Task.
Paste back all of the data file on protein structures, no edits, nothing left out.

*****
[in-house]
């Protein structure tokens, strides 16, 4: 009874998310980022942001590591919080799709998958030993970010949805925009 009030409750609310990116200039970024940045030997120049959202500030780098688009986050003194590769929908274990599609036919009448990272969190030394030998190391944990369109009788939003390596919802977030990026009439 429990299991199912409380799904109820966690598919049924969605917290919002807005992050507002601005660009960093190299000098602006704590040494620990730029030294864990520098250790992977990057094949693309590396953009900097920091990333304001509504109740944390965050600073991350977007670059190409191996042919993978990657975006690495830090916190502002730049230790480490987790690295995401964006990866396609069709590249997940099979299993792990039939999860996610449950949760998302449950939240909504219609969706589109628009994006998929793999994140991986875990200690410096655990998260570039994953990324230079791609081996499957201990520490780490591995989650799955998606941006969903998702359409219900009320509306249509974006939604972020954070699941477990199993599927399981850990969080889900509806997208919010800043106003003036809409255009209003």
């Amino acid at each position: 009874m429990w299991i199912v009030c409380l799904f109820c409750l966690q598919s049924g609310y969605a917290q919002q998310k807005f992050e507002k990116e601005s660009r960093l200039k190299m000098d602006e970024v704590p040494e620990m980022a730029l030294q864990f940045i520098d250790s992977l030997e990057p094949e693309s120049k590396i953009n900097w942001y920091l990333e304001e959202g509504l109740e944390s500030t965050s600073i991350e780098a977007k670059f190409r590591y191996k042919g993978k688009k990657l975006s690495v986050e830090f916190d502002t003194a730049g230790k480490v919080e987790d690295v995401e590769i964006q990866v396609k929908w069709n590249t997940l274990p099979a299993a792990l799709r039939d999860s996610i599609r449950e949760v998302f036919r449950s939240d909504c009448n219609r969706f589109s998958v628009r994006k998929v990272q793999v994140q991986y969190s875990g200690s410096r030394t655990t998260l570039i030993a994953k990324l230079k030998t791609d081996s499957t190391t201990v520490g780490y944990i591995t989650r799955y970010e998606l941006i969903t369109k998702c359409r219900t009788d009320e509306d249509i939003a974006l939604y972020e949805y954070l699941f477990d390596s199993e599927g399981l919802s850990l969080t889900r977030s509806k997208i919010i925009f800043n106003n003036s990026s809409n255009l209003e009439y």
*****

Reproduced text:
[in-house]
């Protein structure tokens, strides 16, 4: 009874998310980022942001590591919080799709998958030993970010949805925009 009030409750609310990116200039970024940045030997120049959202500030780098688009986050003194590769929908274990599609036919009448990272969190030394030998190391944990369109009788939003390596919802977030990026009439 429990299991199912409380799904109820966690598919049924969605917290919002807005992050507002601005660009960093190299000098602006704590040494620990730029030294864990520098250790992977990057094949693309590396953009900097920091990333304001509504109740944390965050600073991350977007670059190409191996042919993978990657975006690495830090916190502002730049230790480490987790690295995401964006990866396609069709590249997940099979299993792990039939999860996610449950949760998302449950939240909504219609969706589109628009994006998929793999994140991986875990200690410096655990998260570039994953990324230079791609081996499957201990520490780490591995989650799955998606941006969903998702359409219900009320509306249509974006939604972020954070699941477990199993599927399981850990969080889900509806997208919010800043106003003036809409255009209003």
């Amino acid at each position: 009874m429990w299991i199912v009030c409380l799904f109820c409750l966690q598919s049924g609310y969605a917290q919002q998310k807005f992050e507002k990116e601005s660009r960093l200039k190299m000098d602006e970024v704590p040494e620990m980022a730029l030294q864990f940045i520098d250790s992977l030997e990057p094949e693309s120049k590396i953009n900097w942001y920091l990333e304001e959202g509504l109740e944390s500030t965050s600073i991350e780098a977007k670059f190409r590591y191996k042919g993978k688009k990657l975006s690495v986050e830090f916190d502002t003194a730049g230790k480490v919080e987790d690295v995401e590769i964006q990866v396609k929908w069709n590249t997940l274990p099979a299993a792990l799709r039939d999860s996610i599609r449950e949760v998302f036919r449950s939240d909504c009448n219609r969706f589109s998958v628009r994006k998929v990272q793999v994140q991986y969190s875990g200690s410096r030394t655990t998260l570039i030993a994953k990324l230079k030998t791609d081996s499957t190391t201990v520490g780490y944990i591995t989650r799955y970010e998606l941006i969903t369109k998702c359409r219900t009788d009320e509306d249509i939003a974006l939604y972020e949805y954070l699941f477990d390596s199993e599927g399981l919802s850990l969080t889900r977030s509806k997208i919010i925009f800043n106003n003036s990026s809409n255009l209003e009439y």